Broken Windows is good — in theory. Like so many other things.

    Back when I was a kid, there were “loitering” laws on the books. Massachusetts also had an offense on the books — which went back to Colonial times — of “being abroad in the nighttime without being able to give a good account of yourself.”

    They were very similar to the Broken Windows laws. Cops — back when cops were walking beats — knew when someone was up to no good, even if the person hadn’t actually done anything illegal. They knew when someone was casing some place for a break-in etc. The cops could bring the guy in on one of those charges — which would usually be dismissed, but would get the guy off the street before something happened.

    All of a sudden, however, the arrests started to follow a pattern. Most, if not all, of the people brought in on those charges were people of color. And the laws were overturned. I think the same thing is happening with the Broken Windows laws.

    It’s very similar to people having sex in a car. If it’s two white kids, the cop just raps on the window and tells them to move along. If they’re two gay guys or two people of color — gay or straight — they’re arrested for public indecency.

  38. Hue-Man says:

    Civilian oversight is a no-brainer. Making it work, given institutional resistance to change, is another matter. In B.C., each Police Board OWNS and OPERATES the city/municipal police force including civilian workers and, as such, sets budgets.

    “Under British Columbia’s Police Act, the [Police] Board consists of the Mayor as Chair; one person appointed by the municipal council; and up to seven people appointed by the Lieutenant Governor in Council [Provincial Premier].

    Board members are chosen to reflect the demographics of the community. They are people who have demonstrated that they can act in the community’s best interest. Each Board member is appointed for a term of up to four years. They may be re-appointed, but cannot serve for more than six consecutive years.”

  39. emjayay says:

    Broken Windows policing is not the same thing as stop and frisk. It is more about making everyday urban life feel under control and safe, creating an environment that is not stressful to residents and not appearing to be open to any kind of crime to those so inclined. It is all about now it is implemented.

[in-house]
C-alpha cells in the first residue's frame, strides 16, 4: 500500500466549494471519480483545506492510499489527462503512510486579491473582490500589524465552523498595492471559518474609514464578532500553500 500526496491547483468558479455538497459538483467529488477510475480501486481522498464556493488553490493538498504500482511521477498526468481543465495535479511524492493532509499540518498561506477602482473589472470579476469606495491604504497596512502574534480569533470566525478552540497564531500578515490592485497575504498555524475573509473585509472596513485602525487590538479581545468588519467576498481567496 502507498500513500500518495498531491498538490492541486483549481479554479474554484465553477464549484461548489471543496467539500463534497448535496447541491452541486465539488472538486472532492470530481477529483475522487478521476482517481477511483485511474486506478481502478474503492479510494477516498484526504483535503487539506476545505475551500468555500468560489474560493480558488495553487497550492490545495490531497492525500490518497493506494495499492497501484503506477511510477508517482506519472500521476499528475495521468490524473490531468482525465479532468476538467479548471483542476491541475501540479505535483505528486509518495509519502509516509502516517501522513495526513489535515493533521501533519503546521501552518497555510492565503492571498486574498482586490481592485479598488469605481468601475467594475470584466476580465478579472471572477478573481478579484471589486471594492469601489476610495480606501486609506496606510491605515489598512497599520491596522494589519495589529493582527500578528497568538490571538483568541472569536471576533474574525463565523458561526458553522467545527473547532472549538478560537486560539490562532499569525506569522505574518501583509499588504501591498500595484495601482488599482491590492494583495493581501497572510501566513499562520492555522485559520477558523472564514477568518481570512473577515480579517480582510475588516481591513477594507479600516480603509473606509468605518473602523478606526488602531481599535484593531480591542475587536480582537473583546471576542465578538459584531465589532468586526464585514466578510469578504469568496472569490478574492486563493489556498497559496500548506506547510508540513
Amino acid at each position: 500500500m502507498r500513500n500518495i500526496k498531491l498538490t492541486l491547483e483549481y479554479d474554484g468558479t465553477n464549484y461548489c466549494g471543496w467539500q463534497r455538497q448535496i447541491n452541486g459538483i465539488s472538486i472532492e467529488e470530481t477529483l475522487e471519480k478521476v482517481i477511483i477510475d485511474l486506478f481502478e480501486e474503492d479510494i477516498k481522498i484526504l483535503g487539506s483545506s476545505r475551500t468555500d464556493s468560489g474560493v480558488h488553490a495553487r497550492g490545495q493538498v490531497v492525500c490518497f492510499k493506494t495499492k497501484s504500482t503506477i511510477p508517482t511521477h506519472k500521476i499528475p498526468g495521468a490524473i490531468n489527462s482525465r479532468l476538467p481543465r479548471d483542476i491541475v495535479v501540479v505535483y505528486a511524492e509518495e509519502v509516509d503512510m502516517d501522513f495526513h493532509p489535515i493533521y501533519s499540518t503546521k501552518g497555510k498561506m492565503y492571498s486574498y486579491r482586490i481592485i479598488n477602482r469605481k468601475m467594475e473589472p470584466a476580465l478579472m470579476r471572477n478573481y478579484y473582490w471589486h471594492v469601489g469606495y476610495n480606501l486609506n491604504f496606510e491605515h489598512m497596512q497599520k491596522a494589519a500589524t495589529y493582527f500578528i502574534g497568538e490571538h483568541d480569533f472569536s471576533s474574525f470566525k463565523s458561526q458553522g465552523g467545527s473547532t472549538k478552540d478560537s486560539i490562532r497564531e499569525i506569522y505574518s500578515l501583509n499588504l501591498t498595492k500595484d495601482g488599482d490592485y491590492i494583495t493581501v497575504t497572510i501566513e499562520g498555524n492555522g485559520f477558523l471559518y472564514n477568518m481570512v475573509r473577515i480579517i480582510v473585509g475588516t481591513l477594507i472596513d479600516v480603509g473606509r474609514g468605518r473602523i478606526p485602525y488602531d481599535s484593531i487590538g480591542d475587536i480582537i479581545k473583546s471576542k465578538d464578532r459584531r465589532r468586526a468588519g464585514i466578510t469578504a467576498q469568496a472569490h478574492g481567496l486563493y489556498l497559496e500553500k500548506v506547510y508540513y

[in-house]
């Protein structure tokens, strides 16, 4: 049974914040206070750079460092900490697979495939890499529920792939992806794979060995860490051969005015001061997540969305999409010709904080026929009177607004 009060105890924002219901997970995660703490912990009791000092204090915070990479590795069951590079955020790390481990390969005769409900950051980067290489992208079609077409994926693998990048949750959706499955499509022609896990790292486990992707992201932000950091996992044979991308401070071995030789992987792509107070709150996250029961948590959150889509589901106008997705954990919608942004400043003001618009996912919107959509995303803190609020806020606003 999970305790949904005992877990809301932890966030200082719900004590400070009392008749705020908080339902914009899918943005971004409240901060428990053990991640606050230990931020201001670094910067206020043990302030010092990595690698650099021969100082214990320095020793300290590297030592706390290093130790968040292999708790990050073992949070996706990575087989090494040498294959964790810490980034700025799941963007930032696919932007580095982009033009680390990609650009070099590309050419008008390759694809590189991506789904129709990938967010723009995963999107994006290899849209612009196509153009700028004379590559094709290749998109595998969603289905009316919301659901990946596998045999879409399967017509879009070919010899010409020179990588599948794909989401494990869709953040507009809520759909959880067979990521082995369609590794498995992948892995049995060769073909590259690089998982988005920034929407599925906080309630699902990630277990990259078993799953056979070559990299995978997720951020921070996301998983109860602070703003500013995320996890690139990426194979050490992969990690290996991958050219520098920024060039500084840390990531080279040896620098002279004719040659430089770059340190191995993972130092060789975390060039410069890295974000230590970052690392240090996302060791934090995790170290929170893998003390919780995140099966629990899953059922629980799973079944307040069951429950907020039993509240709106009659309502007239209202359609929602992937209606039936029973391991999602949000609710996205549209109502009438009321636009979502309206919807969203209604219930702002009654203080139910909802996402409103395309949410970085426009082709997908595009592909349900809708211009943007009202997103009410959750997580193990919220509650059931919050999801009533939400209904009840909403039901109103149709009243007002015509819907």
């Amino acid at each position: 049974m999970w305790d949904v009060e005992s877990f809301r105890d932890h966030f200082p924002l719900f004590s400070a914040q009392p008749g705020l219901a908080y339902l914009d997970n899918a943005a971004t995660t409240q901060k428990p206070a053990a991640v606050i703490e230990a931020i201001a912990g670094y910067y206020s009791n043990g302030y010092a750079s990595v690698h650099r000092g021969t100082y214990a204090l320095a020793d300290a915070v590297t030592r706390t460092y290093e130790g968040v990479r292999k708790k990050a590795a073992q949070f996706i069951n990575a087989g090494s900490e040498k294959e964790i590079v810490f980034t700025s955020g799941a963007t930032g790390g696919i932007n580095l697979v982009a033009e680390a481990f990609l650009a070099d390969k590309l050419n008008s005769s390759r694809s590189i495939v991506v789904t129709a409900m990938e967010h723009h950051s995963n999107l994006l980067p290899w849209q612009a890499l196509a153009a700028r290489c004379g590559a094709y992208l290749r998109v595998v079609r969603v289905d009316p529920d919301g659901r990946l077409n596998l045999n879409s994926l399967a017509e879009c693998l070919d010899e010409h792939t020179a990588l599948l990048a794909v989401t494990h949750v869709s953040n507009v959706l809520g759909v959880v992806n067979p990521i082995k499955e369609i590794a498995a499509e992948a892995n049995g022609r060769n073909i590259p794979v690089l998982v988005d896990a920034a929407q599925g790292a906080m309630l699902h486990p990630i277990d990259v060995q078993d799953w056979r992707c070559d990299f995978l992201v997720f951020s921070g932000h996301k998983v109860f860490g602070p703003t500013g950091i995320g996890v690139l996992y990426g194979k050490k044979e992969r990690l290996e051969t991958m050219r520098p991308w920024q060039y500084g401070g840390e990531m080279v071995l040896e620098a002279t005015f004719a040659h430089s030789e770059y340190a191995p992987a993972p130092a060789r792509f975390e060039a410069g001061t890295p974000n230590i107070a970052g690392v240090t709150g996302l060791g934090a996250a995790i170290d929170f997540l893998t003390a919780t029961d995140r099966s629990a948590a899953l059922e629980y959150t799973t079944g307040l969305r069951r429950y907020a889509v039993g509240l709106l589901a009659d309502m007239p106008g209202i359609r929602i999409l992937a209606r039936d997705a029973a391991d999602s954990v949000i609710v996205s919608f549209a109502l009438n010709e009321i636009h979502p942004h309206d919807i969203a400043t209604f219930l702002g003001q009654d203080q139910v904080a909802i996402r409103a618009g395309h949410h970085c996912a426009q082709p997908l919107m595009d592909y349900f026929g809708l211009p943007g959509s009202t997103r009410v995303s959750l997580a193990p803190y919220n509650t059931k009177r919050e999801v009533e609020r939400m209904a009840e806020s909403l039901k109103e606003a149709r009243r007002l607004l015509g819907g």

40. Indigo says:

    Good! Those are suggestions that can be discussed and implemented. I would lead with Training and Demilitarization. In fact, I see those as one complex knot of behavior. The police training today does not lead to peaceful behavior in difficult situations. It leads to massive displays of brutality suitable for occupying a hostile nation during war time. I’m outraged over the policy and training that are teaching the police to arm themselves as if going to war and acting out brutalist and sadistic attacks on the public in the name of “defending” property and peace. Okay, that’s what I’m seeing on the television machine when the evening propaganda news is broadcasting on the standard stations (ABC, NBC, CBS). If that’s not what the police are trained to do in their training sessions, why in the hell are they doing it?

  41. nicho says:

    BTW, Jon — that link you have for Campaign Zero doesn’t work for me.

    I think this is a better one

  42. nicho says:

    I don’t agree that OWS “fizzled.” It had no agenda,. So it couldn’t “fizzle.” It was to raise consciousness — and it did that. More and more people are now aware of the One Percent vs 99 Percent problem than they were before. That will lay a foundation for further action and already is.

    All revolutions have been preceded by “movements” that could be considered to have “fizzled,” but without those movements, the revolution never would have taken place.

  43. nicho says:

    I think it’s a good and worthwhile agenda. I’m glad they have a clear idea of what they want. They were pretty broad and vague before.

    However, there are only 2 items out of 10 that the president could do anything about — independent investigations and demilitarization. The rest are all in the hands of local authorities — unless the president is going to nationalize the nation’s police forces.

  44. Doug105 says:

    Good was afraid it would fizzle out like OWS without ever having a stated agenda.